The way people earn, save and spend money is changing, says UCI anthropology and law professor Bill Maurer - but financial literacy education has failed to keep pace. With a $100,000 gift from Wells Fargo, he’s hoping to change that. 

“Secure a salaried job. Save earnings in the bank. Buy a home. This used to be the recipe for achieving the ‘American Dream,’ but times are changing,” says Maurer who also directs the Institute for Money, Technology and Financial Inclusion (IMTFI) at UCI. Nearly half of working Americans report having a side hustle to help make ends meet. Roughly the same number are estimated to be credit invisible – meaning they lack credit scores or are unscorable due to limited information about their financial habits, preventing access to quality credit essential for buying a home. And in Orange County, home ownership is increasingly out of reach for first time buyers as available supply tends to favor the wealthy.

With this in mind, Maurer and UCI anthropology graduate student Nandita Badami convened a workshop in June targeting Orange County non-profit organizations that serve low-income housing residents, undocumented workers, and survivors of domestic abuse. Through interactive discussions, presentations and games, participants learned new approaches for incorporating 21st century financial literacy skills into resources for their communities.

Presenters included the National Endowment for Financial Education, Next Gen Personal Finance, Brain Arts Production and others. They shared online tools, strategies and resources on everything from budgeting – via an interactive grocery shopping experience – to home buying simulations.

“It’s really important that those in our communities serving populations in need of these resources have access to the latest pedagogical tools and research in the field so that they can better serve their constituents,” says Badami.

Livi Kerszenbaum, associate director of income and place-based initiatives at Orange County United Way, attended the June workshop.

“We had the opportunities to learn from experts in our field and to connect with others working in Orange County’s financial stability community,” she says. “Our day-to-day activities are so busy that attending gatherings such as this one is important. These conferences provide the time and space to focus on learning about the most recent financial trends and to expand the tools we have to better serve our clients.”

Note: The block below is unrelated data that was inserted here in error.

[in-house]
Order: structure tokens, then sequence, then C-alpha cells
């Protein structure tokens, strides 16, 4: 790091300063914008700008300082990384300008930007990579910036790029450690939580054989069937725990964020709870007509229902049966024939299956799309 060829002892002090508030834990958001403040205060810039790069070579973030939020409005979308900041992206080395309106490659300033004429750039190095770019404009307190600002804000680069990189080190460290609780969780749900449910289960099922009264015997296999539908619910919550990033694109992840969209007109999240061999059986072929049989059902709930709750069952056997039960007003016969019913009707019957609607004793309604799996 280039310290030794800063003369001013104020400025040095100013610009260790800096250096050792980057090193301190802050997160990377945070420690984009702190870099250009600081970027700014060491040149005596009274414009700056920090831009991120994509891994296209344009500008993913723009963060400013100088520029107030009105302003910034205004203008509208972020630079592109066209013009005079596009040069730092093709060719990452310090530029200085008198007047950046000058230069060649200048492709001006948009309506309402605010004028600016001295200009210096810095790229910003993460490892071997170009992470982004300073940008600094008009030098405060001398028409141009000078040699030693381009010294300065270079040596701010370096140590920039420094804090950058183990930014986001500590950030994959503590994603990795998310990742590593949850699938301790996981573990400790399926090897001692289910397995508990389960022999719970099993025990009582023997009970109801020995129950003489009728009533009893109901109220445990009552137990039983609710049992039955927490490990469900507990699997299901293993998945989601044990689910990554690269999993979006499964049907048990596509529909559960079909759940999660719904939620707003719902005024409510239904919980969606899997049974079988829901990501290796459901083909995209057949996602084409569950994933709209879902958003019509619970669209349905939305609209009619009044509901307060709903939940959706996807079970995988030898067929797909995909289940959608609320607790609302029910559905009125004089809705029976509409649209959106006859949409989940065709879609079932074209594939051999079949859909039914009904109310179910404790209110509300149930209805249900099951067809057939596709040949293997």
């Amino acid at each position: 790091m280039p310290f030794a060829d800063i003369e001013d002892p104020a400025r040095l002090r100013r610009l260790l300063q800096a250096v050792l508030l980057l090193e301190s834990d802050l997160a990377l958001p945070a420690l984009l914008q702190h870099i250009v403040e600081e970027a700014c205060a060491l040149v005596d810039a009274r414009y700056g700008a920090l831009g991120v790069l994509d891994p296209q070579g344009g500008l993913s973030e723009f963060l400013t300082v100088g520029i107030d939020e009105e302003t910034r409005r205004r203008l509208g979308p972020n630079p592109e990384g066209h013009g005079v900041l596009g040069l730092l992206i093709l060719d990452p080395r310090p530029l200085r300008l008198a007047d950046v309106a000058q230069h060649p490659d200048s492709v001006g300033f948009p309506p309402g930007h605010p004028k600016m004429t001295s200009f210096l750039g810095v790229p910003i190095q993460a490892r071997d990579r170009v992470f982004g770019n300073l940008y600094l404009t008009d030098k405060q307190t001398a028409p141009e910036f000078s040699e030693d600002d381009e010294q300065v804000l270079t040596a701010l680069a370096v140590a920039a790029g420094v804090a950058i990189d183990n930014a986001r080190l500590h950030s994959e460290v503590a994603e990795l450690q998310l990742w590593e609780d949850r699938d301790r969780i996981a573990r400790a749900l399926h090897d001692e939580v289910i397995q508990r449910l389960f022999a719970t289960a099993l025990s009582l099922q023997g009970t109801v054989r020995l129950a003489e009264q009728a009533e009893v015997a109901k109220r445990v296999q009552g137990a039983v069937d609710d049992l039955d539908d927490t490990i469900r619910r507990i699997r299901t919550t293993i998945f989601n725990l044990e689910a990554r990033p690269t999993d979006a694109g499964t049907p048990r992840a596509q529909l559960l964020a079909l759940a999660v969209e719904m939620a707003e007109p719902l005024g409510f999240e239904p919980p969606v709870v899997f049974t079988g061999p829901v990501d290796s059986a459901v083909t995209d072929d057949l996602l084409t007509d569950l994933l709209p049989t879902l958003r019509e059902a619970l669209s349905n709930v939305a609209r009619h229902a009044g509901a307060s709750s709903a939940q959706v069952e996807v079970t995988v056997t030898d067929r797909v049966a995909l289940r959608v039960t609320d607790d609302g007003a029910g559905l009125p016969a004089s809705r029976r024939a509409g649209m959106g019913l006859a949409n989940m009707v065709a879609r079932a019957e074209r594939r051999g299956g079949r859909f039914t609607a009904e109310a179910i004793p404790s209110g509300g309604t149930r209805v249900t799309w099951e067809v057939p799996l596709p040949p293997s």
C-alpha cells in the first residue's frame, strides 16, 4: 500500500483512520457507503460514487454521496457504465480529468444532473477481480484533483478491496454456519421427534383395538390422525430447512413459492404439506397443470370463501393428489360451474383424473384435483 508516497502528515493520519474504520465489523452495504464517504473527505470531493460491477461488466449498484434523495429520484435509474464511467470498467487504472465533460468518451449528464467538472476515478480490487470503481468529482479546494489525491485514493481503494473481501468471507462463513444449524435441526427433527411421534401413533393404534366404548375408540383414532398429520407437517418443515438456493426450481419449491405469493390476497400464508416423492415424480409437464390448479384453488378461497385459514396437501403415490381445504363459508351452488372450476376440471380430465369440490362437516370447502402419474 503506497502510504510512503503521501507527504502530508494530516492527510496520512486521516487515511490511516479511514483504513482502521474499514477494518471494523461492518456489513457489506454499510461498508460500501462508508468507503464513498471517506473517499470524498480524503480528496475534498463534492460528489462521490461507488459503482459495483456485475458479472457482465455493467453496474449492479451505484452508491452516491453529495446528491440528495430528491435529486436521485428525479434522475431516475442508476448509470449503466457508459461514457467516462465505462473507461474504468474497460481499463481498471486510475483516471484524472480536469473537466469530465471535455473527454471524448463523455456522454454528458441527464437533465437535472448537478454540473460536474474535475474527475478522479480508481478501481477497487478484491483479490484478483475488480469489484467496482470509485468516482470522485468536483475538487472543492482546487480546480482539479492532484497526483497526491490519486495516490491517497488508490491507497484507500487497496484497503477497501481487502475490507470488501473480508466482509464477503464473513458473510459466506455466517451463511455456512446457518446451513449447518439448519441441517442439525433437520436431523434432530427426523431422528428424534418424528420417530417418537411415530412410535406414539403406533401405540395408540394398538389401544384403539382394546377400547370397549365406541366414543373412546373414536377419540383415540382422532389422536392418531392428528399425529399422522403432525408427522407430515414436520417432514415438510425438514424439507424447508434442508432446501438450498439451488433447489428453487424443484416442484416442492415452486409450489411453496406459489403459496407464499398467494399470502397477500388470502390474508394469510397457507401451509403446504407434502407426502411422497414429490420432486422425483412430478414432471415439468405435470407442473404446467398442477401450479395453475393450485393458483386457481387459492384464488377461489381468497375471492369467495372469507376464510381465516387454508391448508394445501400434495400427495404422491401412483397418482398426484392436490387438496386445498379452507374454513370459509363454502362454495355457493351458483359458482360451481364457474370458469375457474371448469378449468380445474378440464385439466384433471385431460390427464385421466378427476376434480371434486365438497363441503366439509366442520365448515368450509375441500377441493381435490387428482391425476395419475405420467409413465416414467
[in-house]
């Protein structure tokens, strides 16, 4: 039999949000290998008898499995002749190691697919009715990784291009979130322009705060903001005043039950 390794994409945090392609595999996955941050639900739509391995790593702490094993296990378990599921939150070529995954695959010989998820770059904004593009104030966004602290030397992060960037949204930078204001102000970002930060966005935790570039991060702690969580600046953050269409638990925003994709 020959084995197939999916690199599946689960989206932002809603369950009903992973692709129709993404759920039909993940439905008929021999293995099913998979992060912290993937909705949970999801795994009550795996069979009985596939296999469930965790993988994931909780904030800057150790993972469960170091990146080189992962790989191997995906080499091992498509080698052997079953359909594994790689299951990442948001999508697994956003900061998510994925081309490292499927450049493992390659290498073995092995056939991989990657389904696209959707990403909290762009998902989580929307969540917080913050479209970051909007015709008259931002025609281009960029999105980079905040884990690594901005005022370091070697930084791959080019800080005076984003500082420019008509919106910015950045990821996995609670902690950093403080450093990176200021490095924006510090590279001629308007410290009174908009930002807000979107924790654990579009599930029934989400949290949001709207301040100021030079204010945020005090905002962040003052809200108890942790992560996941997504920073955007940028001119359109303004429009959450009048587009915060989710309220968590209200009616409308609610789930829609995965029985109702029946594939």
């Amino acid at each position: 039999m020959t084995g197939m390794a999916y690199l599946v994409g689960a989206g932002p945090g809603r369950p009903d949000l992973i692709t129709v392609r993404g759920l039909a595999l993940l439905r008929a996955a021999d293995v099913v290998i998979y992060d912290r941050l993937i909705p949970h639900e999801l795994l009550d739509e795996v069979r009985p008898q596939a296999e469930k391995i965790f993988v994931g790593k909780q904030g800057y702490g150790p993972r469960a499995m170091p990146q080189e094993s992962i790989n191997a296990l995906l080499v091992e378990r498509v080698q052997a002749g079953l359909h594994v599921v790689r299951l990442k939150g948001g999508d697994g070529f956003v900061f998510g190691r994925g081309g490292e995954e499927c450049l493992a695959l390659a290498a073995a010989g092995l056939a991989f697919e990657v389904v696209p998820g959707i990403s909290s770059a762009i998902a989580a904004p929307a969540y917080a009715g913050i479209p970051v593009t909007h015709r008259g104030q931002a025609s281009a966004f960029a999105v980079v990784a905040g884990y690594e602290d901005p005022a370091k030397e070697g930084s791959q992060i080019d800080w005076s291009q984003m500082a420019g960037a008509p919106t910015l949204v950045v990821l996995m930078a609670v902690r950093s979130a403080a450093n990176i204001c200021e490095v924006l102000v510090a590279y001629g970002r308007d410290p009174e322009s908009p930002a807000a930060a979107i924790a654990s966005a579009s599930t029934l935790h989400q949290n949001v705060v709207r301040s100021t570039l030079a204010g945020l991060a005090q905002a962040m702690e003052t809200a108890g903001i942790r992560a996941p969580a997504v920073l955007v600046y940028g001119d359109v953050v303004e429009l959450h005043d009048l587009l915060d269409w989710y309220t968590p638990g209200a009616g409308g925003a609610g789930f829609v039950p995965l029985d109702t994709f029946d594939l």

The 60 people in attendance representing 29 non-profits are now in the process of submitting plans for new – or bolstered existing - financial education programs and initiatives within their organizations. Maurer and team will review and provide expert feedback to help shape the projects to most effectively serve community needs.

“Wells Fargo is grateful for a partnership with UCI and Dean Maurer and the Institute for Money, Technology & Financial Inclusion (IMTFI) to support nonprofit organizations scale out or create their financial education capacity,” says Linda Nguyen, vice president of community relations focusing on community development with Wells Fargo. “We are pursuing this effort not only because the community’s financial health and well-being is part of our DNA but this is in response to the need expressed by organizations. The nonprofit staff see individuals and families as well as know them and what services can contribute to strengthen their social mobility. Achieving economic prosperity cannot be realized without these nonprofit organizations creating and delivering financial education programs.”

“We're really happy that we can lend our expertise to the many terrific nonprofits serving the underserved in Orange and LA Counties,” says Maurer.

Visit the IMTFI blog to read more about the event, and to view pictures from the day’s activities online.

-Heather Ashbach, UCI School of Social Sciences
-pictured: Bill Maurer, social sciences dean presenting at the June 28 workshop. Photo courtesy of AntMedia, UCI Student Center Event Services.

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